Dry Creek Hill

Feral Cat Fridays: Sherwood Of The Forest

You’ve already met NoMo and Snowball, so let me introduce their mother, Sherwood. Sherwood came down from the uphill woods and stable area; not long after that she brought her kittens to the food bowl. Seeing her kittens was quite a surprise to us—it looked like Sherwood wasn’t far from being a kitten herself.

Sherwood takes a break at the upper edge of the clearing.

As with most of the cats that came down from uphill, Sherwood remained quite feral and never joined the larger colony. Instead, she kept close to her family and the few other cats that stayed around the stable. It was rare for us to see her near the house or on the deck, and when she knew she had been spotted she would beat a hasty retreat.

In a rare visit to the deck, Sherwood keeps a close eye on Scamper as Fluff gets a snack.
Sherwood hurries away from the deck after she’s been spotted.

We were able to trap and spay Sherwood, despite her skittish nature, but it took extra time, effort, and a lot of patience. Like most of the cats from uphill, she was cautious and trap-shy. We were able to trap NoMo and Snowball, Sherwood’s children, a few weeks after the spayed Sherwood was returned to her family, so perhaps she let her children know it wasn’t as bad as it looked. In any event, Sherwood and her family didn’t seem to hold the experience against us. Life on Dry Creek Hill was good as long as there was reliable food and a pleasant clearing at the edge of the trees.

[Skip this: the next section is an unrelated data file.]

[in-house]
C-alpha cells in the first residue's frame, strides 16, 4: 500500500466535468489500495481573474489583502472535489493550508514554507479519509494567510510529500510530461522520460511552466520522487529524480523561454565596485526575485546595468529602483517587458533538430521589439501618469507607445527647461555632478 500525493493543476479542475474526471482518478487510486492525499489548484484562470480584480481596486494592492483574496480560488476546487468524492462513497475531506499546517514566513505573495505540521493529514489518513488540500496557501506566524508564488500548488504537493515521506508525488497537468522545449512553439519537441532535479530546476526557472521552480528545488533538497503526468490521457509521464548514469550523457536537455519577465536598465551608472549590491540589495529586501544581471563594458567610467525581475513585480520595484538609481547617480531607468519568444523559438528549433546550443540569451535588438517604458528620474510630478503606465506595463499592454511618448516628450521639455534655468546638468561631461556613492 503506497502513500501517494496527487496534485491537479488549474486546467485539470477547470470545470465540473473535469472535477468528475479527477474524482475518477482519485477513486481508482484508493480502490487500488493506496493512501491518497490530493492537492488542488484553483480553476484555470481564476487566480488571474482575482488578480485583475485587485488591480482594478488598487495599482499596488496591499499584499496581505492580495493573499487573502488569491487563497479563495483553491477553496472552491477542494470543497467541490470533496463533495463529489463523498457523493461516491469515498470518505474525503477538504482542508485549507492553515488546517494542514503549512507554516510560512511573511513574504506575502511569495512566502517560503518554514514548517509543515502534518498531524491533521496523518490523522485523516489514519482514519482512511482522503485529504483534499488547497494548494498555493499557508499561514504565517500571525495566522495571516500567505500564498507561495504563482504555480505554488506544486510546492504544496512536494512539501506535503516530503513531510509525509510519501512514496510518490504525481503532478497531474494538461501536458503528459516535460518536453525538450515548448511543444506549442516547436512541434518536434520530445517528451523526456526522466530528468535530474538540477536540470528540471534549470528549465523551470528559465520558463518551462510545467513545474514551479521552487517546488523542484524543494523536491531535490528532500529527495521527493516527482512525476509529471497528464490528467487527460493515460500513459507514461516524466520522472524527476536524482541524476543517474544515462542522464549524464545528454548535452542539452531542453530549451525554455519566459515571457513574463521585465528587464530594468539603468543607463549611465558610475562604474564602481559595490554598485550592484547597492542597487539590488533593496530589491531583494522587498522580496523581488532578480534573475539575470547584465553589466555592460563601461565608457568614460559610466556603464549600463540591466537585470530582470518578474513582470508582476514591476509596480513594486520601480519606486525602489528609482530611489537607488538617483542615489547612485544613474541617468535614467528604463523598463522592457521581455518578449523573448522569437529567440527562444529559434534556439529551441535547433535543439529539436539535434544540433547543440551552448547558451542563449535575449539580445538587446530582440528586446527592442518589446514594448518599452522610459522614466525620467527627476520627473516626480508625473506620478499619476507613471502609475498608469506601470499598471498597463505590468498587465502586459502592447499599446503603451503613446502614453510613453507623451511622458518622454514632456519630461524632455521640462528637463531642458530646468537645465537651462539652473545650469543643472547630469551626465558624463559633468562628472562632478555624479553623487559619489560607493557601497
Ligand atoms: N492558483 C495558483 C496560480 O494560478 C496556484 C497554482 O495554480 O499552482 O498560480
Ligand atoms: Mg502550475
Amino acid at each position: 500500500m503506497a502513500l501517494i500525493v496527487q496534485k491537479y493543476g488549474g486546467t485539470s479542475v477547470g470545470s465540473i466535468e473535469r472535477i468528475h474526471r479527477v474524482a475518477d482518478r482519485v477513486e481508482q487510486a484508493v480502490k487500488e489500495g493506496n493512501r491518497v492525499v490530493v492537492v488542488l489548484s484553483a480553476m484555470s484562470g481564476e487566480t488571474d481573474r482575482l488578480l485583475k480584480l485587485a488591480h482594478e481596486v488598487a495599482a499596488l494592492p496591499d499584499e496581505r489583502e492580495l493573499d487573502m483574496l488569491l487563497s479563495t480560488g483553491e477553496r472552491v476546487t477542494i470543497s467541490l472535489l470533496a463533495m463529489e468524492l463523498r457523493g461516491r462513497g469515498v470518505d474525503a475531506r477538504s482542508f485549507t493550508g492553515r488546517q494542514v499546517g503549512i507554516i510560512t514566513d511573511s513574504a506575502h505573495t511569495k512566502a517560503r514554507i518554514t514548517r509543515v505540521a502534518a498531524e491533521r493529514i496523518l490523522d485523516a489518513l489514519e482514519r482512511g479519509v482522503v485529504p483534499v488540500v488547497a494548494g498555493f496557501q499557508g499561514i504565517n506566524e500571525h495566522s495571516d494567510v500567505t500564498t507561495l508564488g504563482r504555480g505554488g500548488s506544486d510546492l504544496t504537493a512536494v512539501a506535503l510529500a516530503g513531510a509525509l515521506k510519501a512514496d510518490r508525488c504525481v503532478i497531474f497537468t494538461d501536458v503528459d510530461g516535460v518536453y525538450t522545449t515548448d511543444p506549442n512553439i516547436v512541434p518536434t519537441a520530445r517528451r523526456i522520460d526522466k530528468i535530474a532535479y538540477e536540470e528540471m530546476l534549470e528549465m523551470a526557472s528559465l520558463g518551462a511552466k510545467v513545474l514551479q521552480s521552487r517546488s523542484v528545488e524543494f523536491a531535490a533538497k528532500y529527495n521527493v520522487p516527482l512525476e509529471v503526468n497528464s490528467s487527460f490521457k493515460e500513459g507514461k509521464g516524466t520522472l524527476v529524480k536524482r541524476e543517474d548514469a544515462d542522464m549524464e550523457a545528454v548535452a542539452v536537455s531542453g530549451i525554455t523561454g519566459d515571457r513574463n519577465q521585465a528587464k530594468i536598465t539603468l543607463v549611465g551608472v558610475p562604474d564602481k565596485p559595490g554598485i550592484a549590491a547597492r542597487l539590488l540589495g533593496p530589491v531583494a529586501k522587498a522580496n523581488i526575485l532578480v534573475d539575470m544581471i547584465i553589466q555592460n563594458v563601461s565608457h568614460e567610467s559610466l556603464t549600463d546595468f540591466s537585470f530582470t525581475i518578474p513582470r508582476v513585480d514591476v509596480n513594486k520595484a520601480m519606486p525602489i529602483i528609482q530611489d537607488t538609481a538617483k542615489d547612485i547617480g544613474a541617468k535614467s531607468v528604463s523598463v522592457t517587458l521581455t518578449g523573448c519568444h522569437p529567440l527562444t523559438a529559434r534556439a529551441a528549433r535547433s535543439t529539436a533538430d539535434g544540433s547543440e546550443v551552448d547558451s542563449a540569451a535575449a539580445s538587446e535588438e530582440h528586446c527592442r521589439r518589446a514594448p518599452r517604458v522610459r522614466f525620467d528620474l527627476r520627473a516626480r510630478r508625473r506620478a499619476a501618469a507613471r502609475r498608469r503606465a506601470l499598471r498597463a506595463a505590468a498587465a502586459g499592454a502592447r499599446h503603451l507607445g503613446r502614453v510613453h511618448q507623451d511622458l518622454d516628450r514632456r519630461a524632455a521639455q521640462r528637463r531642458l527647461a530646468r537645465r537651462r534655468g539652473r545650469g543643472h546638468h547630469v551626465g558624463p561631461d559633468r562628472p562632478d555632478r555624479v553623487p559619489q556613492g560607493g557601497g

The spayed Sherwoodians proudly sport their newly tipped left ears.

2 thoughts on “Feral Cat Fridays: Sherwood Of The Forest

  1. shoreacres

    It’s interesting how different animal personalities can be. Skittishness is easily enough explained if there’s been some trauma, but occasionally I’ve known cats from the same litter who exhibit quite different levels of sociability. Sherwood was a pretty thing, even if she was choosy about her associates.

    I discovered a bit of skittishness on my patio last night: a baby possum, about the size of a baseball. Apparently the adult who’s appeared at the bird feeders from time to time found a friend; now I need to rearrange things a bit to see if I can tempt the young’un to a spot where I can photograph from inside. In time, I hope it tames down a little, as the big one did.

    1. Charles Prokop Post author

      Even Sherwood was less skittish than most of the possums I’ve seen, so you’re in a select group if you’ve managed to tame one down. I see them in our yard and trees from time to time but I haven’t seen a baby on its own like the one on your patio. Good luck with setting up the possum photo studio – there could be some interesting shots there, for sure.

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